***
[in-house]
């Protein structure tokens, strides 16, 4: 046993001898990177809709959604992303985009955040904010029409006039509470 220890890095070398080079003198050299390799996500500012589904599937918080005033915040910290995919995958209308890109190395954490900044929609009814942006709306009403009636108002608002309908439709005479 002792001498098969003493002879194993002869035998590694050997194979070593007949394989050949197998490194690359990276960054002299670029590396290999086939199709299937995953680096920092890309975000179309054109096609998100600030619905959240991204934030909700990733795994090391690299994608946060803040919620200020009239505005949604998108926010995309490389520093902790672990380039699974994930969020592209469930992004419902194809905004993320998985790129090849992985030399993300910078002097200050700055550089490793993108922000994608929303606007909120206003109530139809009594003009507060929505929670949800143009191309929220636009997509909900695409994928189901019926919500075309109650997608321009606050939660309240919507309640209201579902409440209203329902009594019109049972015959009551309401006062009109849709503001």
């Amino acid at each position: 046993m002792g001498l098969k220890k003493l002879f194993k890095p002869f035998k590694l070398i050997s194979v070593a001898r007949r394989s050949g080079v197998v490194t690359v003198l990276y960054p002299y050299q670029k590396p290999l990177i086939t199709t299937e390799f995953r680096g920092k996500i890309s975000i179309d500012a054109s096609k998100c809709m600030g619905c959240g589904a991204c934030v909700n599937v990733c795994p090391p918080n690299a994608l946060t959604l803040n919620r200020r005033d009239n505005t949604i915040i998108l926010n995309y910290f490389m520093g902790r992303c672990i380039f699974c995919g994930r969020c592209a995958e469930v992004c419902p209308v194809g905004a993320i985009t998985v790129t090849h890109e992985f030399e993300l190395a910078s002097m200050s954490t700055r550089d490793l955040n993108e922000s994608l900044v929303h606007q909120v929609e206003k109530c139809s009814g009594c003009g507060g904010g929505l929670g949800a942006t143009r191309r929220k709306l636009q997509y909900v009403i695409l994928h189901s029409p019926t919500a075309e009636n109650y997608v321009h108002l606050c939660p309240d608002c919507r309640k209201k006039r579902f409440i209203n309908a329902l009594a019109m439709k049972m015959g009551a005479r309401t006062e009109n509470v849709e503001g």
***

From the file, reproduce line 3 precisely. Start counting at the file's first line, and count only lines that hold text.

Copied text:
């Amino acid at each position: 046993m002792g001498l098969k220890k003493l002879f194993k890095p002869f035998k590694l070398i050997s194979v070593a001898r007949r394989s050949g080079v197998v490194t690359v003198l990276y960054p002299y050299q670029k590396p290999l990177i086939t199709t299937e390799f995953r680096g920092k996500i890309s975000i179309d500012a054109s096609k998100c809709m600030g619905c959240g589904a991204c934030v909700n599937v990733c795994p090391p918080n690299a994608l946060t959604l803040n919620r200020r005033d009239n505005t949604i915040i998108l926010n995309y910290f490389m520093g902790r992303c672990i380039f699974c995919g994930r969020c592209a995958e469930v992004c419902p209308v194809g905004a993320i985009t998985v790129t090849h890109e992985f030399e993300l190395a910078s002097m200050s954490t700055r550089d490793l955040n993108e922000s994608l900044v929303h606007q909120v929609e206003k109530c139809s009814g009594c003009g507060g904010g929505l929670g949800a942006t143009r191309r929220k709306l636009q997509y909900v009403i695409l994928h189901s029409p019926t919500a075309e009636n109650y997608v321009h108002l606050c939660p309240d608002c919507r309640k209201k006039r579902f409440i209203n309908a329902l009594a019109m439709k049972m015959g009551a005479r309401t006062e009109n509470v849709e503001g």